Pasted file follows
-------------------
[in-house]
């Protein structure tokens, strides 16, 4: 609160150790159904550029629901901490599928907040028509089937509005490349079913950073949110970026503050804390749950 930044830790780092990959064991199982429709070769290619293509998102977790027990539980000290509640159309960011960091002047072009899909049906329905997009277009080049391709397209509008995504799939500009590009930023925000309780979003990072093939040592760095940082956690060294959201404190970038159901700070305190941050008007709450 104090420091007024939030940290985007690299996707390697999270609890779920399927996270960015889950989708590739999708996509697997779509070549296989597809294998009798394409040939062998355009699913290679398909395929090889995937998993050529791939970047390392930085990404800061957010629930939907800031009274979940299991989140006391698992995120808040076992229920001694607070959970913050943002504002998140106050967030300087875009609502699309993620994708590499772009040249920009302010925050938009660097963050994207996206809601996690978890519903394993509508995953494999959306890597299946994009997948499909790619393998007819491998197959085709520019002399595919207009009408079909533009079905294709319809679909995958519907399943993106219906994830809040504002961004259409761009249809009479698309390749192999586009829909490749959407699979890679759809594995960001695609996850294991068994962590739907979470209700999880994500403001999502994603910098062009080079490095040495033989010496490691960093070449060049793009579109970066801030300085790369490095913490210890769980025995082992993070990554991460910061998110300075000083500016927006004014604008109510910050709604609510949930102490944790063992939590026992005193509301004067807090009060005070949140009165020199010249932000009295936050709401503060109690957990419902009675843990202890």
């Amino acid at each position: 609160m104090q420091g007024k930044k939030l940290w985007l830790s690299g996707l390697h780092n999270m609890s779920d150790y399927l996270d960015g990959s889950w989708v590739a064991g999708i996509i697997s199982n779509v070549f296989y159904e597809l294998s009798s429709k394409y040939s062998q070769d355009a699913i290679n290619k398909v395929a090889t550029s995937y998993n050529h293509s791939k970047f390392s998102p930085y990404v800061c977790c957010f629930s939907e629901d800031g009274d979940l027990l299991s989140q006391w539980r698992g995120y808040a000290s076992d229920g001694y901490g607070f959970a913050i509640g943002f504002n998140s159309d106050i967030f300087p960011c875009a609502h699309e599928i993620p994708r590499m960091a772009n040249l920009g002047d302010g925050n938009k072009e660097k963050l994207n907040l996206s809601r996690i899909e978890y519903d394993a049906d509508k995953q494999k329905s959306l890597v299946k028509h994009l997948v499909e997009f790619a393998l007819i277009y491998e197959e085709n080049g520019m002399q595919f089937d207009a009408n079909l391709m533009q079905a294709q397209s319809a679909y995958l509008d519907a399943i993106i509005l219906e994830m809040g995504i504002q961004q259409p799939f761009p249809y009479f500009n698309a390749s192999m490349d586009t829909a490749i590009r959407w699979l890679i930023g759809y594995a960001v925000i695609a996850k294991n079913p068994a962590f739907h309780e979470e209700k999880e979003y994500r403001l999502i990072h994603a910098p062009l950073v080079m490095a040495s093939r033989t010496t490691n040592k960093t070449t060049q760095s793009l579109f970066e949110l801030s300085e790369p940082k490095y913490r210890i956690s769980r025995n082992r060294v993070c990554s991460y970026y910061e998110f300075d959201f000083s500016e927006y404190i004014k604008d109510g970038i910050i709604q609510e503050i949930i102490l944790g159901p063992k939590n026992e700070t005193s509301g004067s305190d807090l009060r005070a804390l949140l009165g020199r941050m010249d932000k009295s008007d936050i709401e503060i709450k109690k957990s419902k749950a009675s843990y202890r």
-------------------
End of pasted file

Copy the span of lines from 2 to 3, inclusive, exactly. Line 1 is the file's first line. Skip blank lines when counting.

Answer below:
């Protein structure tokens, strides 16, 4: 609160150790159904550029629901901490599928907040028509089937509005490349079913950073949110970026503050804390749950 930044830790780092990959064991199982429709070769290619293509998102977790027990539980000290509640159309960011960091002047072009899909049906329905997009277009080049391709397209509008995504799939500009590009930023925000309780979003990072093939040592760095940082956690060294959201404190970038159901700070305190941050008007709450 104090420091007024939030940290985007690299996707390697999270609890779920399927996270960015889950989708590739999708996509697997779509070549296989597809294998009798394409040939062998355009699913290679398909395929090889995937998993050529791939970047390392930085990404800061957010629930939907800031009274979940299991989140006391698992995120808040076992229920001694607070959970913050943002504002998140106050967030300087875009609502699309993620994708590499772009040249920009302010925050938009660097963050994207996206809601996690978890519903394993509508995953494999959306890597299946994009997948499909790619393998007819491998197959085709520019002399595919207009009408079909533009079905294709319809679909995958519907399943993106219906994830809040504002961004259409761009249809009479698309390749192999586009829909490749959407699979890679759809594995960001695609996850294991068994962590739907979470209700999880994500403001999502994603910098062009080079490095040495033989010496490691960093070449060049793009579109970066801030300085790369490095913490210890769980025995082992993070990554991460910061998110300075000083500016927006004014604008109510910050709604609510949930102490944790063992939590026992005193509301004067807090009060005070949140009165020199010249932000009295936050709401503060109690957990419902009675843990202890």
């Amino acid at each position: 609160m104090q420091g007024k930044k939030l940290w985007l830790s690299g996707l390697h780092n999270m609890s779920d150790y399927l996270d960015g990959s889950w989708v590739a064991g999708i996509i697997s199982n779509v070549f296989y159904e597809l294998s009798s429709k394409y040939s062998q070769d355009a699913i290679n290619k398909v395929a090889t550029s995937y998993n050529h293509s791939k970047f390392s998102p930085y990404v800061c977790c957010f629930s939907e629901d800031g009274d979940l027990l299991s989140q006391w539980r698992g995120y808040a000290s076992d229920g001694y901490g607070f959970a913050i509640g943002f504002n998140s159309d106050i967030f300087p960011c875009a609502h699309e599928i993620p994708r590499m960091a772009n040249l920009g002047d302010g925050n938009k072009e660097k963050l994207n907040l996206s809601r996690i899909e978890y519903d394993a049906d509508k995953q494999k329905s959306l890597v299946k028509h994009l997948v499909e997009f790619a393998l007819i277009y491998e197959e085709n080049g520019m002399q595919f089937d207009a009408n079909l391709m533009q079905a294709q397209s319809a679909y995958l509008d519907a399943i993106i509005l219906e994830m809040g995504i504002q961004q259409p799939f761009p249809y009479f500009n698309a390749s192999m490349d586009t829909a490749i590009r959407w699979l890679i930023g759809y594995a960001v925000i695609a996850k294991n079913p068994a962590f739907h309780e979470e209700k999880e979003y994500r403001l999502i990072h994603a910098p062009l950073v080079m490095a040495s093939r033989t010496t490691n040592k960093t070449t060049q760095s793009l579109f970066e949110l801030s300085e790369p940082k490095y913490r210890i956690s769980r025995n082992r060294v993070c990554s991460y970026y910061e998110f300075d959201f000083s500016e927006y404190i004014k604008d109510g970038i910050i709604q609510e503050i949930i102490l944790g159901p063992k939590n026992e700070t005193s509301g004067s305190d807090l009060r005070a804390l949140l009165g020199r941050m010249d932000k009295s008007d936050i709401e503060i709450k109690k957990s419902k749950a009675s843990y202890r």